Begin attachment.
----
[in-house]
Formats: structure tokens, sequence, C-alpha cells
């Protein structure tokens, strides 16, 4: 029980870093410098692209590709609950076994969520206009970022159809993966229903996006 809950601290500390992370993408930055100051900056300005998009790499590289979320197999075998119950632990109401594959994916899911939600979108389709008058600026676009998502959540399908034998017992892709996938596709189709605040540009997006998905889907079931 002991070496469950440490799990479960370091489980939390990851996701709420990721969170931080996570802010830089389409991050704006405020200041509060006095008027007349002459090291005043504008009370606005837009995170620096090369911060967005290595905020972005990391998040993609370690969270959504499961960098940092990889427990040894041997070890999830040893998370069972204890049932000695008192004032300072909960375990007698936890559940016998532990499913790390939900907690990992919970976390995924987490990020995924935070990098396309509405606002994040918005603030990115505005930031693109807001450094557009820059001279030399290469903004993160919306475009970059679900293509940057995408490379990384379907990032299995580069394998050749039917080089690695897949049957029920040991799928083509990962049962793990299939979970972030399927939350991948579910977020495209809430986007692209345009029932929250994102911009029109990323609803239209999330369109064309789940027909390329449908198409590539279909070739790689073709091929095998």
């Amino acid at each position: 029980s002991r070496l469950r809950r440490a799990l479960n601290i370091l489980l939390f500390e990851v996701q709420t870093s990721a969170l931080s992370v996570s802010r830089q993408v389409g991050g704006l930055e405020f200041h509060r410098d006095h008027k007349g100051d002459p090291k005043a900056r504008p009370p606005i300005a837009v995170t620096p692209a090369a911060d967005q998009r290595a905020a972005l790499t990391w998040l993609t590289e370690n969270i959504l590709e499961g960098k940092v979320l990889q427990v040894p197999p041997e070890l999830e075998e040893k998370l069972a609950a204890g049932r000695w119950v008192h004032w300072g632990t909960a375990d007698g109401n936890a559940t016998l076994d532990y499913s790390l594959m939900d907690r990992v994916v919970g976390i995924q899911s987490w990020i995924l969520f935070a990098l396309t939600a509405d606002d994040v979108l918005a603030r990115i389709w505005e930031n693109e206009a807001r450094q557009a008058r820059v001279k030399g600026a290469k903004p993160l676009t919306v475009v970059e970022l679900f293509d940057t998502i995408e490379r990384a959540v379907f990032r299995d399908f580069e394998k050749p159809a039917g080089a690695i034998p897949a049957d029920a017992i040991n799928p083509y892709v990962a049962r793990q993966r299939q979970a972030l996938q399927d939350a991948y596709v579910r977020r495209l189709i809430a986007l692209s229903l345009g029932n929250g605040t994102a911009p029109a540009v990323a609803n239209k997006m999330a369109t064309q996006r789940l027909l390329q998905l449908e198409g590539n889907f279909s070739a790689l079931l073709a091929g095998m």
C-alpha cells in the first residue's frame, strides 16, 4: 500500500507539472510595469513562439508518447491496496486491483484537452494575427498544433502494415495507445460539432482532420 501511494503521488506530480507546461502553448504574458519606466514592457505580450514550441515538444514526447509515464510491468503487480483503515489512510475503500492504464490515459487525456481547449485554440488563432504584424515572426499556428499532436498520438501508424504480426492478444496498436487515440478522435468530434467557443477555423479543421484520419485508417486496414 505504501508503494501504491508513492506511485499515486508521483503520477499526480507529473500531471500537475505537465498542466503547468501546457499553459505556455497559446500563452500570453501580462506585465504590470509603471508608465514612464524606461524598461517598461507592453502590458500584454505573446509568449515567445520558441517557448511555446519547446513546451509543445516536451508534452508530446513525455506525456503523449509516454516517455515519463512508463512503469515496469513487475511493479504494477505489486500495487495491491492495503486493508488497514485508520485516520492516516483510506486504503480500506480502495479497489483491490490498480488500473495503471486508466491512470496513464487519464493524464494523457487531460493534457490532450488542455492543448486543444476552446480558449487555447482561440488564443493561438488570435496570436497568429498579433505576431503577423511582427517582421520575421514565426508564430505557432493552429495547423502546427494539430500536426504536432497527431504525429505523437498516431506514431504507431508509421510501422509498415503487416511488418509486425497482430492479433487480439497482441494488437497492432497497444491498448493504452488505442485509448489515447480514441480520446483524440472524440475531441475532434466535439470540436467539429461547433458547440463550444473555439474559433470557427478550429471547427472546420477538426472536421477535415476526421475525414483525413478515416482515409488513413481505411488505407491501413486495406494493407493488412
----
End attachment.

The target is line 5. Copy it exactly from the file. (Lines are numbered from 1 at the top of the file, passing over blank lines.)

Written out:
C-alpha cells in the first residue's frame, strides 16, 4: 500500500507539472510595469513562439508518447491496496486491483484537452494575427498544433502494415495507445460539432482532420 501511494503521488506530480507546461502553448504574458519606466514592457505580450514550441515538444514526447509515464510491468503487480483503515489512510475503500492504464490515459487525456481547449485554440488563432504584424515572426499556428499532436498520438501508424504480426492478444496498436487515440478522435468530434467557443477555423479543421484520419485508417486496414 505504501508503494501504491508513492506511485499515486508521483503520477499526480507529473500531471500537475505537465498542466503547468501546457499553459505556455497559446500563452500570453501580462506585465504590470509603471508608465514612464524606461524598461517598461507592453502590458500584454505573446509568449515567445520558441517557448511555446519547446513546451509543445516536451508534452508530446513525455506525456503523449509516454516517455515519463512508463512503469515496469513487475511493479504494477505489486500495487495491491492495503486493508488497514485508520485516520492516516483510506486504503480500506480502495479497489483491490490498480488500473495503471486508466491512470496513464487519464493524464494523457487531460493534457490532450488542455492543448486543444476552446480558449487555447482561440488564443493561438488570435496570436497568429498579433505576431503577423511582427517582421520575421514565426508564430505557432493552429495547423502546427494539430500536426504536432497527431504525429505523437498516431506514431504507431508509421510501422509498415503487416511488418509486425497482430492479433487480439497482441494488437497492432497497444491498448493504452488505442485509448489515447480514441480520446483524440472524440475531441475532434466535439470540436467539429461547433458547440463550444473555439474559433470557427478550429471547427472546420477538426472536421477535415476526421475525414483525413478515416482515409488513413481505411488505407491501413486495406494493407493488412